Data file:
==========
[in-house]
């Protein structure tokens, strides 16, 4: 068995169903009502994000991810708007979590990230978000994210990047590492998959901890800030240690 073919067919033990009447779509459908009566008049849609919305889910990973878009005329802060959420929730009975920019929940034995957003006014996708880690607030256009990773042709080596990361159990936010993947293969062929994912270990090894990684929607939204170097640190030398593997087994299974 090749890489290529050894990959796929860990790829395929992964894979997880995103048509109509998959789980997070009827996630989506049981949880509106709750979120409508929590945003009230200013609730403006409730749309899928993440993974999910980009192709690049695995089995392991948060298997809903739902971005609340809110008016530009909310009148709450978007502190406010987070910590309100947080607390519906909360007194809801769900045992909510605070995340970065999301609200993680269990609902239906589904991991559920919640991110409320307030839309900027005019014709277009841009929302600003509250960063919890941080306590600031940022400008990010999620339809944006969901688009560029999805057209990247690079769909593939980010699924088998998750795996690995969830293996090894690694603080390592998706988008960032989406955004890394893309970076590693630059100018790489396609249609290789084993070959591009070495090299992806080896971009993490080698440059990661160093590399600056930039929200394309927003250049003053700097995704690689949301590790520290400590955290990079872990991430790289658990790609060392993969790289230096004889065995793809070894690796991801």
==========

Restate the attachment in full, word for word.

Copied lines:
[in-house]
């Protein structure tokens, strides 16, 4: 068995169903009502994000991810708007979590990230978000994210990047590492998959901890800030240690 073919067919033990009447779509459908009566008049849609919305889910990973878009005329802060959420929730009975920019929940034995957003006014996708880690607030256009990773042709080596990361159990936010993947293969062929994912270990090894990684929607939204170097640190030398593997087994299974 090749890489290529050894990959796929860990790829395929992964894979997880995103048509109509998959789980997070009827996630989506049981949880509106709750979120409508929590945003009230200013609730403006409730749309899928993440993974999910980009192709690049695995089995392991948060298997809903739902971005609340809110008016530009909310009148709450978007502190406010987070910590309100947080607390519906909360007194809801769900045992909510605070995340970065999301609200993680269990609902239906589904991991559920919640991110409320307030839309900027005019014709277009841009929302600003509250960063919890941080306590600031940022400008990010999620339809944006969901688009560029999805057209990247690079769909593939980010699924088998998750795996690995969830293996090894690694603080390592998706988008960032989406955004890394893309970076590693630059100018790489396609249609290789084993070959591009070495090299992806080896971009993490080698440059990661160093590399600056930039929200394309927003250049003053700097995704690689949301590790520290400590955290990079872990991430790289658990790609060392993969790289230096004889065995793809070894690796991801």